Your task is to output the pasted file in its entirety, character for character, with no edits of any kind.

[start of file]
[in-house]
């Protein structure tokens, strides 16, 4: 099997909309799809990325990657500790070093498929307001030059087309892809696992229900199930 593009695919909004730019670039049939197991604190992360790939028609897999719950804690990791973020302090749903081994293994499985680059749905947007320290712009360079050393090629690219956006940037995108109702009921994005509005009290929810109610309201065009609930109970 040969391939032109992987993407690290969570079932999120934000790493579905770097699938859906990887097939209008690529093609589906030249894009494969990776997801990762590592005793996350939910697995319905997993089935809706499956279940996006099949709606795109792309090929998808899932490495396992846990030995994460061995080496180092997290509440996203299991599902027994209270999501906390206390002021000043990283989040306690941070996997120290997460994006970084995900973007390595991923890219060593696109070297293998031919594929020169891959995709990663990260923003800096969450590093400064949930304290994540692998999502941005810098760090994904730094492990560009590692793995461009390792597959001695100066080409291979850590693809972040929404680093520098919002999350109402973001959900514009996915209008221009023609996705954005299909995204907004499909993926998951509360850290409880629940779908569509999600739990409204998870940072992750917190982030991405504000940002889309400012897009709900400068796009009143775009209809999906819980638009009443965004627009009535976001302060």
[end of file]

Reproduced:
[in-house]
């Protein structure tokens, strides 16, 4: 099997909309799809990325990657500790070093498929307001030059087309892809696992229900199930 593009695919909004730019670039049939197991604190992360790939028609897999719950804690990791973020302090749903081994293994499985680059749905947007320290712009360079050393090629690219956006940037995108109702009921994005509005009290929810109610309201065009609930109970 040969391939032109992987993407690290969570079932999120934000790493579905770097699938859906990887097939209008690529093609589906030249894009494969990776997801990762590592005793996350939910697995319905997993089935809706499956279940996006099949709606795109792309090929998808899932490495396992846990030995994460061995080496180092997290509440996203299991599902027994209270999501906390206390002021000043990283989040306690941070996997120290997460994006970084995900973007390595991923890219060593696109070297293998031919594929020169891959995709990663990260923003800096969450590093400064949930304290994540692998999502941005810098760090994904730094492990560009590692793995461009390792597959001695100066080409291979850590693809972040929404680093520098919002999350109402973001959900514009996915209008221009023609996705954005299909995204907004499909993926998951509360850290409880629940779908569509999600739990409204998870940072992750917190982030991405504000940002889309400012897009709900400068796009009143775009209809999906819980638009009443965004627009009535976001302060």